Then one day I started a very unusual conversation with Sanchit. I had this insight that most Indian parents, no matter how tough their finances are, they’d always have secret fund for their children’s marriage. An Indian marriage has to be lush even if it means saving Rupee after Rupee for decades and decades.
Sanchit I do not mean to comment too much on something which has always been part of the culture in this land. But do you mean that it makes sense that an Indian family should stretch itself that far for the sake of marriage ceremony? If you had the option of saving money all your life and use it to open up your dream business, scale it, hire many hundreds people and improve the life of so many families or using those money to prepare a wedding for your son where people will come, eat till their throats, fart all night and then leave in order to gossip the next day how did this guy or that girl looked like, what would you chose?
Before even waiting for his response I exploded with emotions
I don’t know about you but I know that If I knew that my father had few Lakhs stashed under some rock and he was saving them for some wedding ceremony of mine just because he is pressured by the society instead of handing those money to me so that I can work on my dreams and make a difference, I know that I’d burn the house and him alive.
Sanchit busted out laughing but didn’t say anything.
The next day he shot:
Uncle ji, get ready. We are going to my native place to court our first investors.
You mean a train travel to Varanasi full of funny trans-genders and a homemade food? Awesome!!
This was going to be good. And it was good. I was the first firangi his family and the people of the small Jaunpur had ever seen.
We seated them the next evening after relishing awesome dinner and explained them what are working on, how serious we are.
Mission successful. Sanchit was in his Super Sayan mode, very persuading and charming. He had managed to disarm his father and to get a handshake from him. The firangi effect also worked itself out. My speaking of basic Hindi completely captivated papa ji. Sanchit knew exactly what he was doing.
We came back triumphant. However the secret marriage fund never worked itself out so far. Around a month after the visit, we have started conversation with our first investor, our Big Daddy, Ajay Naqvi and obtained his verbal agreement. Sanchit was still getting delayed payments of few thousands rupee from his Network Marketing business and I was writing an article here and there.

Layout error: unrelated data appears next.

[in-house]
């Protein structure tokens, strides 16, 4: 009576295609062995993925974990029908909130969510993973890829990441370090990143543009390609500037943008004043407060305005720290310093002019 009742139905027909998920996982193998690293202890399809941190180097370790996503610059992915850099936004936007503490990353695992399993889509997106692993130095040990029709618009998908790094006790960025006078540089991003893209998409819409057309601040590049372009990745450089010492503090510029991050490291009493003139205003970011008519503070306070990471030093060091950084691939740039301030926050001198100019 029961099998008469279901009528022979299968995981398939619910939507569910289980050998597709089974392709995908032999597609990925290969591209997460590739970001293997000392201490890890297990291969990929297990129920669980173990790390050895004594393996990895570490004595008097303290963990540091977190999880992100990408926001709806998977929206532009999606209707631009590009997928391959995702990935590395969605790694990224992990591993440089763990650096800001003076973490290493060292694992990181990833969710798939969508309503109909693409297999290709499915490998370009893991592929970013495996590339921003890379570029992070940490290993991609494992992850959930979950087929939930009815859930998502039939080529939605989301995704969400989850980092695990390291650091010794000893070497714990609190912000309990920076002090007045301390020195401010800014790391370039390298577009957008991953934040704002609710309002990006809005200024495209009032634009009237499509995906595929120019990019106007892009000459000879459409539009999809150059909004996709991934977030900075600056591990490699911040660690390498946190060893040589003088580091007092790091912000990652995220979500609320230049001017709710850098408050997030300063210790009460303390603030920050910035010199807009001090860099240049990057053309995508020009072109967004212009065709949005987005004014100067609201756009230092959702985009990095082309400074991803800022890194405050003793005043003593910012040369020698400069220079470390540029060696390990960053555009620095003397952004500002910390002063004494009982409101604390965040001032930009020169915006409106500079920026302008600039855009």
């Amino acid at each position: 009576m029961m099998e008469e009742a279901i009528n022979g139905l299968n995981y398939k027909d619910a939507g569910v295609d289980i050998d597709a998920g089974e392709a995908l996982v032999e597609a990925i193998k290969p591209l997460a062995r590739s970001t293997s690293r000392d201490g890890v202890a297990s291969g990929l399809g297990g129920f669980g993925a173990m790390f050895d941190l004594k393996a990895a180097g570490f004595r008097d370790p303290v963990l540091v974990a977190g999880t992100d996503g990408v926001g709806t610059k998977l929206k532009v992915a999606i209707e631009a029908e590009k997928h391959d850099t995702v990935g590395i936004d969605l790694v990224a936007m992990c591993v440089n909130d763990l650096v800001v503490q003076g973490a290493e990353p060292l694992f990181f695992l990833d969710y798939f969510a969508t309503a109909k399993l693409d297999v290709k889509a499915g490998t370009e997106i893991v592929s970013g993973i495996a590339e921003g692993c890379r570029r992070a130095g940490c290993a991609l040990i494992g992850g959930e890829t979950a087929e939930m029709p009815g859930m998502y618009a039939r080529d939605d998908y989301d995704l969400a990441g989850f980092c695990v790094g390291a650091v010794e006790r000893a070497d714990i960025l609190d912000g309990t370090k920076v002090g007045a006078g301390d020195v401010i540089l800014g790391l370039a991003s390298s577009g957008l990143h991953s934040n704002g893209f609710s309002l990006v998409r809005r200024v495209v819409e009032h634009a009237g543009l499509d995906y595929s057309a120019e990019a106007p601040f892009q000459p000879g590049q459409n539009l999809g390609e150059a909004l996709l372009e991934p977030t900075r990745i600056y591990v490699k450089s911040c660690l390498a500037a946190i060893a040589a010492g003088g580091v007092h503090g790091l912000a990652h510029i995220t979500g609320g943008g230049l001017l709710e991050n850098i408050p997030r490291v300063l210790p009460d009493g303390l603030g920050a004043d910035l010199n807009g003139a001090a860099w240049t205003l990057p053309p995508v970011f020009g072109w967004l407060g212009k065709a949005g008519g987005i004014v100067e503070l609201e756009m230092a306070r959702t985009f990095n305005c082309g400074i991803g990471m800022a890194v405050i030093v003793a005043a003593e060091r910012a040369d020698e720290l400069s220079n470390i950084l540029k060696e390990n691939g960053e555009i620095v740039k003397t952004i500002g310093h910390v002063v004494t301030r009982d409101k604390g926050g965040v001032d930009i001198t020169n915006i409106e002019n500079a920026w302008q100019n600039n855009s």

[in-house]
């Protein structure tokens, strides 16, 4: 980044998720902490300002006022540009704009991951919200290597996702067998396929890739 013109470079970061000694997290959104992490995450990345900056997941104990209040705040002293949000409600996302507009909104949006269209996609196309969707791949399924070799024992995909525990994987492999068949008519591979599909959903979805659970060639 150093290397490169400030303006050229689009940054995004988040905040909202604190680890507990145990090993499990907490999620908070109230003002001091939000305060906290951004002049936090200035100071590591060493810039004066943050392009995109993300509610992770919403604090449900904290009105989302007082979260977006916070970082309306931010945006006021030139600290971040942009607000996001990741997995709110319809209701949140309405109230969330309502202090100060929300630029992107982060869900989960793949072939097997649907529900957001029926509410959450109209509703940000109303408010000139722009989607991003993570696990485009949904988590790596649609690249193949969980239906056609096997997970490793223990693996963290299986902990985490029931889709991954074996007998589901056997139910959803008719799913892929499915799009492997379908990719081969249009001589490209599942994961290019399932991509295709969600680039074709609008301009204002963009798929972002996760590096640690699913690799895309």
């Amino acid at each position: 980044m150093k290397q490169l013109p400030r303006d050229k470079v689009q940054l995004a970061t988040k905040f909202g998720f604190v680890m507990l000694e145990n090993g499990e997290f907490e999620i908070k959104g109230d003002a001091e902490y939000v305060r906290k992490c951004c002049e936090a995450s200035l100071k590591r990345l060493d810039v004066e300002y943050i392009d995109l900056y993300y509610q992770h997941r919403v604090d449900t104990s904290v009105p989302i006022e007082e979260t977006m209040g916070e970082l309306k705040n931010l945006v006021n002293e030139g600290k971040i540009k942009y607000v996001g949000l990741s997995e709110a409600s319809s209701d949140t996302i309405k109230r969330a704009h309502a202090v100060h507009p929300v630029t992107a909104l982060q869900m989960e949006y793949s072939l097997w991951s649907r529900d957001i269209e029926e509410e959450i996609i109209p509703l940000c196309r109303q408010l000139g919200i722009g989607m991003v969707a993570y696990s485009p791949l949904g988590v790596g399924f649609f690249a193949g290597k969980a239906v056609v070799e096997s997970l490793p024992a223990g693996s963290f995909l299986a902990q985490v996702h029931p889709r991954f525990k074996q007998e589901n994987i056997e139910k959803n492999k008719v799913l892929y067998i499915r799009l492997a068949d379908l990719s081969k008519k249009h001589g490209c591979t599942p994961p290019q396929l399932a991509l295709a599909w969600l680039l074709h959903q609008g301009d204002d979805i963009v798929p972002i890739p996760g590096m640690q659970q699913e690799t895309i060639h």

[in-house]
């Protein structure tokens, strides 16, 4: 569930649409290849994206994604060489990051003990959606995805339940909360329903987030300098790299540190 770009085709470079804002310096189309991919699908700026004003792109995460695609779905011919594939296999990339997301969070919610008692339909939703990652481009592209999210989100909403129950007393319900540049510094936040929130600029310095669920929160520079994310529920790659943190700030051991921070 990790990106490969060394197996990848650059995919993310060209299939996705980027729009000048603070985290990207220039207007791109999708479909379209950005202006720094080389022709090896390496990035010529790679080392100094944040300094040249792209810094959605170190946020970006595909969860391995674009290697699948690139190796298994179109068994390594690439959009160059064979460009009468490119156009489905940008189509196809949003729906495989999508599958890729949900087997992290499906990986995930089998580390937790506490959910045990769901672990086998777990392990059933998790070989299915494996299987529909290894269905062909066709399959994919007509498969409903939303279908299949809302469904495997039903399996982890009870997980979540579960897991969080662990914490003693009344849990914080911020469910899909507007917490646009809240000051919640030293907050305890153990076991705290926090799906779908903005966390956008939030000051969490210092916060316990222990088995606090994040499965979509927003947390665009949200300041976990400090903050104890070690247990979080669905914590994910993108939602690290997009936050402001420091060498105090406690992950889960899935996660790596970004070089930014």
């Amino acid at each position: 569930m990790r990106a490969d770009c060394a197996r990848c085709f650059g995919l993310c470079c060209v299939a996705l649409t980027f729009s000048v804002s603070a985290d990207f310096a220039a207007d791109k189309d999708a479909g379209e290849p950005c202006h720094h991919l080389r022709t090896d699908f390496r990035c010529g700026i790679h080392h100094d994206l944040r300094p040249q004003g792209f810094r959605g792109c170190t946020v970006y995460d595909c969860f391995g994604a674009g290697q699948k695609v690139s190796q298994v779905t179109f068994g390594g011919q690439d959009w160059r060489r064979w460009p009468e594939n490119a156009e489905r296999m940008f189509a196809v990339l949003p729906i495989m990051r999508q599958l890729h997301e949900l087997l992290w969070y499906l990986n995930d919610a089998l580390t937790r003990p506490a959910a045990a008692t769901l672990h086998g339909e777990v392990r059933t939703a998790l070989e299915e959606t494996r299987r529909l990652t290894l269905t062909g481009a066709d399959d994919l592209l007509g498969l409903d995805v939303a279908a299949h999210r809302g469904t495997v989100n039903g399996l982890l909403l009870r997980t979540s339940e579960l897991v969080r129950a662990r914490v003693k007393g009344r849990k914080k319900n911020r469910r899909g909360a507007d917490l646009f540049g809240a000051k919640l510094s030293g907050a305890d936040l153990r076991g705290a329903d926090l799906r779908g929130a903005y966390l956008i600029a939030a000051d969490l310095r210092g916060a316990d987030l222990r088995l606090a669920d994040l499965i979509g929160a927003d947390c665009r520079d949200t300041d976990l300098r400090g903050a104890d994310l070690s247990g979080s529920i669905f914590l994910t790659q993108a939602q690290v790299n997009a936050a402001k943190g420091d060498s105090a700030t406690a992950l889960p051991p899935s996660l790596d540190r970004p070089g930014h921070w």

Those days of living near the havoc, those morning juice wala sessions, were our unique moments of bonding of hearts. The old adage of India proved itself true – India is a country of hearts.
However, the highest moment for me followed in March, when I got to know that Sanchit ‘s rent was 2 months due. He wasn’t paying his rent at all because of the salary he was paying to me.
I had no idea about it. The idiot never told me.
At that moment I understood what it means to form a startup team.
Your co-founder should be able to do the same thing for you what Sanchit did for me. Before I joined, Sanchit was the bearer of the StayUncle idea for almost 1 year. Struggling alone, distributing pamphlets on the railway station in the nights after his office hours, being chased by the police. And now, paying his co-founder a salary. That’s why he is the main risk taker. That’s why he holds the majority of the company’s shares. Make sure that you have a Sanchit in your team, the prime risk taker who will hold the torch no matter what.
Before you become co-founders, become brothers. Living together in poverty has made all the difference for us. Sharing the food from the same plate. The tears that sometimes rolled on my face secretly when I was seeing him sleeping on the floor like an image of this motherland lying low yet strong and serene for centuries, his frequent, sometimes boring prayer sessions, our visits to the local ashrams and playing the karatalas and the kirtan. The moments I hated him because he was too afraid to adopt an Indian looking logo. All those small in-between moments built upon each other piece by piece and re-created the Himalayas in our hearts.
You have to talk over everything. Sanchit was the most open minded person I’ve ever met and the one keenest on working on himself and his short fallings. He knew that my experience and my perspective would be unique addition to this initiative and he was ready to change himself completely to get that and keep this team up and running even if it means stepping over his own culture and millenniums of traditions.
It wasn’t a well planned or forced strategy. It was just life. We were intentional only in one thing – Plunging as often as possible. A toast to the Sanchit in your team. Shoot a comment if we can help you out with more useful tips and stories.